Michael C. Rush edited the poem in one stroke: “If this ended after ‘Message received,’ it would be awesome.” I liked the new, shorter version but objected to the title, “Based on a True Story,” which struck me as tired, and Stephanie indicated she was open to alternatives. Candidates came in. From Michael C. Rush: “True Story.” From Paul Michelsen: “Hors d’oeuvres.” From Justin Knapp: “Pickled Sister.”

Michael C. Rush submitted “Lucid Dream #183”:

Distraction eased then erased by a sudden euphoria,
I realized I was dreaming and attended the world.
Vision reassembled, and I was on a dirt road passing
through a scenic rural region, all hills and vista.
Seeing some flyspeck white and yellow flowers
decorating the side of the road, I fell to my knees,
lowered my head to them, and saw that they were perfect.
How did my brain draw them, each unique, and move them
in the breeze, and give them form under my fingers?
I draw like a kindergartner while awake. How, now,
these genius talents asleep? A whole reality, roughed in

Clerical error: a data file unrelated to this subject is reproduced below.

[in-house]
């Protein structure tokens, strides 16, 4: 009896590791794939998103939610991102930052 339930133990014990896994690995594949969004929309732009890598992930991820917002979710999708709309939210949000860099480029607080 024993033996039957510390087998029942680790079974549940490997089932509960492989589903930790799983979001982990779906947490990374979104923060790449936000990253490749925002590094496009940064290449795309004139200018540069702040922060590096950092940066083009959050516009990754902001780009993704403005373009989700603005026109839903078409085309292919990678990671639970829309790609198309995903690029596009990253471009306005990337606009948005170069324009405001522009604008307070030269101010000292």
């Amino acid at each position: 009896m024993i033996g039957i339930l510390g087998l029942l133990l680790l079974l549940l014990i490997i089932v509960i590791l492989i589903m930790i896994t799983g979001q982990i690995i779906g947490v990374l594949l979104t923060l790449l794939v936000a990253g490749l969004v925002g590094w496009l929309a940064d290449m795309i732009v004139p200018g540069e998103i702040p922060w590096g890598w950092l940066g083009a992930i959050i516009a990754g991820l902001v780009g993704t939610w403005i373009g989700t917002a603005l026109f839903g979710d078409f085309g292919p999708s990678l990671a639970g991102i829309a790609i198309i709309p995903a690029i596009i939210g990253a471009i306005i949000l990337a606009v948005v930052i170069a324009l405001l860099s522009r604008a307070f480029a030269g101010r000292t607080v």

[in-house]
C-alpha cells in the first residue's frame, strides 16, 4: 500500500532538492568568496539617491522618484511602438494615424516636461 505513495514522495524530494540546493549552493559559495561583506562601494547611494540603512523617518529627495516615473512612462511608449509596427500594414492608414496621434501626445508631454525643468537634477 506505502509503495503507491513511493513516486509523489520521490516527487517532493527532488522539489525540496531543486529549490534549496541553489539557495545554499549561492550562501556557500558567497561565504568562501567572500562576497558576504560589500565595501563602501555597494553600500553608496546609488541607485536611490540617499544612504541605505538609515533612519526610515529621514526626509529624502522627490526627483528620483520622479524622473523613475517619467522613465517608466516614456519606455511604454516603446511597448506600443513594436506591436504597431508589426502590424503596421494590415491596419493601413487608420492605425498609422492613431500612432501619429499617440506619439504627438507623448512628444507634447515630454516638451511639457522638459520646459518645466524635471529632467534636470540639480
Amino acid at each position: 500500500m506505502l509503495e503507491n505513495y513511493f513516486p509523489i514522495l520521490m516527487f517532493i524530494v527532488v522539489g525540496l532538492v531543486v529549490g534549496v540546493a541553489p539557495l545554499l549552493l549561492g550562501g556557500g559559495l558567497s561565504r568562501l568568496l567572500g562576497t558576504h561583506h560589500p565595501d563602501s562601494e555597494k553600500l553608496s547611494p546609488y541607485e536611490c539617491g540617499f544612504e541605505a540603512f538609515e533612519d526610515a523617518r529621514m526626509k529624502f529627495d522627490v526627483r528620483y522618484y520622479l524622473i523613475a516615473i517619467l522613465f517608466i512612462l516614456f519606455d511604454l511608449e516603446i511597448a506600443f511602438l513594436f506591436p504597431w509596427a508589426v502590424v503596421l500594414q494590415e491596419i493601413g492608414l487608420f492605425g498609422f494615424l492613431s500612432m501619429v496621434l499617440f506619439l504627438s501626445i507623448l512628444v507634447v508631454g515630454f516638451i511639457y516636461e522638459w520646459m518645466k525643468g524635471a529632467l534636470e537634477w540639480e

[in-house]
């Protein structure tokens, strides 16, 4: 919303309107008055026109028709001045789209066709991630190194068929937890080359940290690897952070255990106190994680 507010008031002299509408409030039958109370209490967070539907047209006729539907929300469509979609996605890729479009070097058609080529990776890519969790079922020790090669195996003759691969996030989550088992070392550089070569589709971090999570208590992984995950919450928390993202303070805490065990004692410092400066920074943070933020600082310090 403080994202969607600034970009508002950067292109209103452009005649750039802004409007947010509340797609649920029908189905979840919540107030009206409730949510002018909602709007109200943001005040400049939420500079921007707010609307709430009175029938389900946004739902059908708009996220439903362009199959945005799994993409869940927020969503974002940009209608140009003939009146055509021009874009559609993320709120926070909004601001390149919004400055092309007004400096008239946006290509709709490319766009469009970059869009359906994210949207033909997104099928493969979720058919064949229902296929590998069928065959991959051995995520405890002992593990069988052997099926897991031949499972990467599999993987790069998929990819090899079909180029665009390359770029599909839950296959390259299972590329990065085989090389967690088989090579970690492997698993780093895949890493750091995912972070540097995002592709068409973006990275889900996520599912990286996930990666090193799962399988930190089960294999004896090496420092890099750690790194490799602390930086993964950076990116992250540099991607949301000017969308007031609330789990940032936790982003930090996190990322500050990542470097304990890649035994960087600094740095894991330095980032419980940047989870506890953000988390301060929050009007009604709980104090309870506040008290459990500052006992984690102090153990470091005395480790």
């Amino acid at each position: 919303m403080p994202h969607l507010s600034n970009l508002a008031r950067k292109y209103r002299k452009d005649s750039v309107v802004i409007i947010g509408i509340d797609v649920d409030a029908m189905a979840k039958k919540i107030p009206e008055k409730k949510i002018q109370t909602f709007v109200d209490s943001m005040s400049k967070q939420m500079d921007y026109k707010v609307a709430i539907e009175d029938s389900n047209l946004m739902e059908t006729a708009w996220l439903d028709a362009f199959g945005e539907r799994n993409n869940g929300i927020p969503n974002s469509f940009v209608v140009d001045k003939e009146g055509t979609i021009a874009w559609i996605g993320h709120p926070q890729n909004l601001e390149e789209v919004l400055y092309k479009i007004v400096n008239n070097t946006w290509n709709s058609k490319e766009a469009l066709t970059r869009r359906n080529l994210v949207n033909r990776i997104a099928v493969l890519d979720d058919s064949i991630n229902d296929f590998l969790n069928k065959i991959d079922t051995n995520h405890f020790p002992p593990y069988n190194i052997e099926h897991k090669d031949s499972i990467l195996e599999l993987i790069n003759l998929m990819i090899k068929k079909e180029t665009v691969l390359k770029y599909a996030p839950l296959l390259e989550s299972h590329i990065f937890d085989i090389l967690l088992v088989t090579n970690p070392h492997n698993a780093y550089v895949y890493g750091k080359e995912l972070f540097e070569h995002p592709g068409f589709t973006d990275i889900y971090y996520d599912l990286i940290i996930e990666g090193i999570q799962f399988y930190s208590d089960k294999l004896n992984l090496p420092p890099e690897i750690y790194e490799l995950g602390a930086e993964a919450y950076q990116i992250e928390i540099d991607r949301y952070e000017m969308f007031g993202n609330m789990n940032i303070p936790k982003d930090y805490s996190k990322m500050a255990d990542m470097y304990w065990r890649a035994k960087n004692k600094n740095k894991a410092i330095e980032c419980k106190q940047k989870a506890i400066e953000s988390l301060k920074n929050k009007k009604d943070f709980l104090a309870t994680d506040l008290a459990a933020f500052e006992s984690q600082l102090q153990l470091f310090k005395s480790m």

but ready to pop, fractally, into clarity, under focus.
So if we know that we are dreaming, must we accept
that no detail we devise to delight us matters?

In response to which Millicent Caliban urged cutting the last two lines on the grounds that “How, now, these genius talents asleep?” should be the climactic question. Clay Sparkman and I agree, and it will be interesting to see what Michael decides to do.

Ricky Ray expressed doubt about his poem “The Sense Makes,” worrying that it might “read as total disjunctive babble.” I can assure him that it doesn’t and that Angela Ball is not alone in admiring “the senses so flammable”:

In which the monster emerged sludgehearted and fond of hares.